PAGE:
Guideline

Ultimate Guide to Understanding Buried Vias in PCB

Buried Vias

PCBs are usually found in single-sided, double-sided and multilayers. Every layer of PCB is made from copper and connects one component to another component. In multilayer PCBs, there are a bunch of copper layers and every copper layer is separated from the dielectric material most commonly used is FR4. So, once the PCB uses dielectric material every layer of PCBs gets separated from each other. So, if you want to connect any layer to other layers you need to use vias. Vias are used to connect one layer to another layer. Vias are classified as through vias, micro vias, blind vias, buried vias., etc. Micro vias are divided into stacked vias and staggered vias. We will get the exposure of buried vias specifically in this article.

What are Buried Vias

Any vias which connect copper layers in multilayer PCB from the inner layer to the inner layer are called buried vias. For example, if we consider a 10-layer PCB board, the vias from Layer-4 to Layer-8 are called buried vias. In the buried vias, the holes are hidden inside the PCB, for this reason, it is called buried vias.

Connection of blind vias made from any outer layer to one of the inner layers. So the other side of blind vias is empty and used to hold the other component. Due to this process, the space on the opposite side of blind vias remains empty and board space is saved. But here in buried vias, the vias do not use the outer layer space as buried vias fall from the inner layer to the inner layer. So, in this case, buried vias save more space than blind vias.

The buried vias are used in more complex circuits than blind vias. Also buried vias require more time in manufacturing and are more expensive than regular PCBs. Buried vias are not produced at every manufacturing place as this process requires modern technology and too much attention in manufacturing. Generally, big players in PCB manufacturing are making buried vias PCBs. It also requires more time in production so customers have to keep some days to make it. It is not possible to manufacture buried vias in 1 to 2 days, it requires a minimum of 5 to 15 days to manufacture.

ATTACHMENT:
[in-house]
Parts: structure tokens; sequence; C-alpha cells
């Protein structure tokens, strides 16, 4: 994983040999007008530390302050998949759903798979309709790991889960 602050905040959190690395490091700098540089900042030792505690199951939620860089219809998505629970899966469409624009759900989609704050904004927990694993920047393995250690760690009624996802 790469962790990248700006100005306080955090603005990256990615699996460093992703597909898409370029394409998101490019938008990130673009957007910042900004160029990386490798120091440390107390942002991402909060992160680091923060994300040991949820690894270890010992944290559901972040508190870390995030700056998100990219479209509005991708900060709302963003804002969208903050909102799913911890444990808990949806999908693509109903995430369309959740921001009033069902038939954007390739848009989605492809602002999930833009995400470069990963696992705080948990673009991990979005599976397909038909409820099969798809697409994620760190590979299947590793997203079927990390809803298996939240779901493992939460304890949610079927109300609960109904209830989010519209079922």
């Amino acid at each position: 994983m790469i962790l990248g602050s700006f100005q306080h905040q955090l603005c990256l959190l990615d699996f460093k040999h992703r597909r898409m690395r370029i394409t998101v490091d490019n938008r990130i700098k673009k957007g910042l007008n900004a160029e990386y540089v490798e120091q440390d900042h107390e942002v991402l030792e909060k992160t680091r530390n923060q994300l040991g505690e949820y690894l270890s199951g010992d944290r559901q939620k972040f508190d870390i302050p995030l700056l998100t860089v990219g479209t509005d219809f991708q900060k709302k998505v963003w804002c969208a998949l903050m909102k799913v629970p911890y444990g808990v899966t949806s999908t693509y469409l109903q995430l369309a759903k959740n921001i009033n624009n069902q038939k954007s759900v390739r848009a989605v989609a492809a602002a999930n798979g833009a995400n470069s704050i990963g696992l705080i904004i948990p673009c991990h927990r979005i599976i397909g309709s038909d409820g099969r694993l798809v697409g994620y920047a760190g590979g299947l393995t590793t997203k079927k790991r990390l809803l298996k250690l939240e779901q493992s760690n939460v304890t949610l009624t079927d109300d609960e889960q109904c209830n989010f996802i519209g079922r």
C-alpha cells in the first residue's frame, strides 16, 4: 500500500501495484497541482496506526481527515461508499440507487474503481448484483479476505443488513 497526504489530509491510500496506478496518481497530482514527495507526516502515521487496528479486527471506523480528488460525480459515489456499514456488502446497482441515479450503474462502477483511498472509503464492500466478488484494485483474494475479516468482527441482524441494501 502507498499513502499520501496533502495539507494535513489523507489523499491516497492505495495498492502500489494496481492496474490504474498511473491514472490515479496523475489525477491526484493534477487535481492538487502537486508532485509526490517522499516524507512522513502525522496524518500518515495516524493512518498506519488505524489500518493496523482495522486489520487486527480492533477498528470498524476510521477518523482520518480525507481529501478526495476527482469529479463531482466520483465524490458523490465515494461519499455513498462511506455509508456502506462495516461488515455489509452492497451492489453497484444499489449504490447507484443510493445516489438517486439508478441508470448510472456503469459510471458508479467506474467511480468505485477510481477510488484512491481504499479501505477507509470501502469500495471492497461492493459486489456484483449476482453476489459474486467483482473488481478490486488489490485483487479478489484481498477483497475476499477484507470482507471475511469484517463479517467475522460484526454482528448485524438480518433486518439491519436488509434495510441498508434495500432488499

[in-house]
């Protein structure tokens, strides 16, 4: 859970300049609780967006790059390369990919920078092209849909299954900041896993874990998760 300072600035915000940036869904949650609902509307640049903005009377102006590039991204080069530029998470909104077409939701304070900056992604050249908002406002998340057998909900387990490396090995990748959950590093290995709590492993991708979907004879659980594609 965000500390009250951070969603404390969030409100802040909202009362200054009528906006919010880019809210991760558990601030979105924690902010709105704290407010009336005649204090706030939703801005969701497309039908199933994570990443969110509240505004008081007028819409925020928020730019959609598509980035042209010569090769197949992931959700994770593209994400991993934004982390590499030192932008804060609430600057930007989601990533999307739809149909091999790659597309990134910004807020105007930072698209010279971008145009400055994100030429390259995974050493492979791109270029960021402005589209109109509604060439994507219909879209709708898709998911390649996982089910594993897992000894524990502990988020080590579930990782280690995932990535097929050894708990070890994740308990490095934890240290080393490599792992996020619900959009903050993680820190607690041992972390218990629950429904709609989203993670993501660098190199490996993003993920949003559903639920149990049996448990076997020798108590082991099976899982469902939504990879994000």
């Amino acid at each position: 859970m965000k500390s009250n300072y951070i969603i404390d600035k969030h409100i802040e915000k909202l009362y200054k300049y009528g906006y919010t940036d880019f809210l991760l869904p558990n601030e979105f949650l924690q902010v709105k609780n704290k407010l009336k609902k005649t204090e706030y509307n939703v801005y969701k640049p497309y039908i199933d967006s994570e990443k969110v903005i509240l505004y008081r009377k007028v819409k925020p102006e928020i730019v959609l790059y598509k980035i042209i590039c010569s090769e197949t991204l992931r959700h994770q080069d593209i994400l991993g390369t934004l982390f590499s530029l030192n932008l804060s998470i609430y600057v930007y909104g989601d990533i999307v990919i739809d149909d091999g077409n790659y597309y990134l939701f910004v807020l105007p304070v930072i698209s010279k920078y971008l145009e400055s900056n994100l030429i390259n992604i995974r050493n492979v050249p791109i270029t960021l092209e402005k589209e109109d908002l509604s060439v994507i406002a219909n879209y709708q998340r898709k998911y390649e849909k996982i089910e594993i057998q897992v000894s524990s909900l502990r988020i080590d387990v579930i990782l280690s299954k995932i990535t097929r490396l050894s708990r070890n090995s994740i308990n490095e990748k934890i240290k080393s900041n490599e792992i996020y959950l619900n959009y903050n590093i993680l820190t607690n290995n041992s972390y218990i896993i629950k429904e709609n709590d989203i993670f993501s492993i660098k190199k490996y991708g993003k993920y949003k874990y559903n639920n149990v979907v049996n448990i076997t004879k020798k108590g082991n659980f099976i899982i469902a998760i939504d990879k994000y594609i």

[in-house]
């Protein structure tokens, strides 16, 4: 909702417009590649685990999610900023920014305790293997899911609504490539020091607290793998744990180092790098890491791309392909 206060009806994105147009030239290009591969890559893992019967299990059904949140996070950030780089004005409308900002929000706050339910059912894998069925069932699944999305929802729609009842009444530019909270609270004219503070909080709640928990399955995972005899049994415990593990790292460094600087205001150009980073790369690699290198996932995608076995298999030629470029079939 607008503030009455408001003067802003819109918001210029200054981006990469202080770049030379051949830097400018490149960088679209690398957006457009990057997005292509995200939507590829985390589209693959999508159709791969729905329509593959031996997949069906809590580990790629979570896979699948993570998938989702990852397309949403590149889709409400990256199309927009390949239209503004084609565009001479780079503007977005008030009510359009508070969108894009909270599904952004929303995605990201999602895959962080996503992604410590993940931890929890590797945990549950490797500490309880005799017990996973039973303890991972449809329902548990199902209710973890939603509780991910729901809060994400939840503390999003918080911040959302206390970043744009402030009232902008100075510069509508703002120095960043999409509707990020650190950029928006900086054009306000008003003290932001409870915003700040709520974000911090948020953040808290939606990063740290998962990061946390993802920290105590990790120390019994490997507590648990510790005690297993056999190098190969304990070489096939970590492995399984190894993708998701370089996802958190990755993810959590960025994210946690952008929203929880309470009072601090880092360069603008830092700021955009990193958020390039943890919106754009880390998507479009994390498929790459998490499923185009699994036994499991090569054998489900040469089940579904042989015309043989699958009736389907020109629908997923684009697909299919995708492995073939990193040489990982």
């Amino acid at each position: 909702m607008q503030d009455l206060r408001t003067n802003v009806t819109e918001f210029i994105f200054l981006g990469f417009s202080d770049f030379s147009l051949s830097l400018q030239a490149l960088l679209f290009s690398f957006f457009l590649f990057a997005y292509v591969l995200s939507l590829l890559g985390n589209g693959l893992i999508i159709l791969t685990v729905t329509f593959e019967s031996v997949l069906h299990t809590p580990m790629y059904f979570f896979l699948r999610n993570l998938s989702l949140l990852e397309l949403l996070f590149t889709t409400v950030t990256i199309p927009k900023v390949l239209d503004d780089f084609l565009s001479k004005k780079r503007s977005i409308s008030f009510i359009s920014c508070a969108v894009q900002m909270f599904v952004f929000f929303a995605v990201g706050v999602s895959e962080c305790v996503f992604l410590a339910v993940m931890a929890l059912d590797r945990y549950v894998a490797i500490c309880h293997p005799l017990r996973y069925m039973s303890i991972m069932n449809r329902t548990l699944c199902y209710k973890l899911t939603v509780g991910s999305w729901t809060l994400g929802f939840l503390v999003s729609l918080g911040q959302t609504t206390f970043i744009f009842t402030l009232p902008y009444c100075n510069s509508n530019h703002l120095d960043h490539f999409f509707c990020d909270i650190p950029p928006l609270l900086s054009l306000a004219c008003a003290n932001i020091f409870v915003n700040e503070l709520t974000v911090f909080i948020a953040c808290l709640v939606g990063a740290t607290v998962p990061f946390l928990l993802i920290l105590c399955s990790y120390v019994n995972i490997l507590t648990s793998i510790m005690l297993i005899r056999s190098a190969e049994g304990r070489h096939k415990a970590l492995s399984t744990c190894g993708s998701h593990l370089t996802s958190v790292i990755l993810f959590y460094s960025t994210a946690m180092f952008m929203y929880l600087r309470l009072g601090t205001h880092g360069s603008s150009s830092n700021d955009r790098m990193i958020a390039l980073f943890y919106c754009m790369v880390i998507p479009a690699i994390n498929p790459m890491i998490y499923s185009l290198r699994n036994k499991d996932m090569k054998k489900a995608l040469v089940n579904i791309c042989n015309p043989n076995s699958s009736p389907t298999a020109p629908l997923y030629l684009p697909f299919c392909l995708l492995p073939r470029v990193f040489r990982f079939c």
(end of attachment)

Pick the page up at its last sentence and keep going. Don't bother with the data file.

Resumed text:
The Main Benefits of Buried Vias

Buried vias have many advantages in modern electronics. Some of them are stated below.

  1. Buried vias are not located on the outer body of the PCB, but underneath the PCB, for that reason buried vias consume less space on the PCB surface.
  2. The connection trace length of buried vias is very short compared to through vias. Since the connection trace length of the buried vias is shorter, the conductivity is higher than the regular through vias.
  3. Routing of buried via PCB is done in less space, so the space is increased and the layer count of PCB can also be increased.
  4. HDI (high-density interconnect) PCBs have many advantages of buried vias as high-speed signals work well in buried vias due to the shorter length of vias.

Buried Vias PCB

The Production Process of Buried Vias

Before understanding buried vias manufacturing we will understand the regular PCB manufacturing process in short as below.

  1. Create a circuitry image: After the designing of the PCB it transfers to manufacturing in Gerber format. The manufacturer first transfers the Gerber data to the board, there are two different processes used to do such tasks. 1. photo tooling and 2. direct imaging. In photo tooling, the image of the circuit is drawn on film and plotted on the board. Direct imaging is the laser imaging process. which directly draws circuitry onto the board.
  2. Creating an inner layer circuitry: After completion of photoresist. The film layer lies down to the core and passes through the ultraviolet rays or direct imaging onto the copper by laser. In both processes the circuitry area hardens and other areas remain soft. Then the soft area which is not protected by the photoresist will be removed in the etching process and all the inner layers are prepared by this method.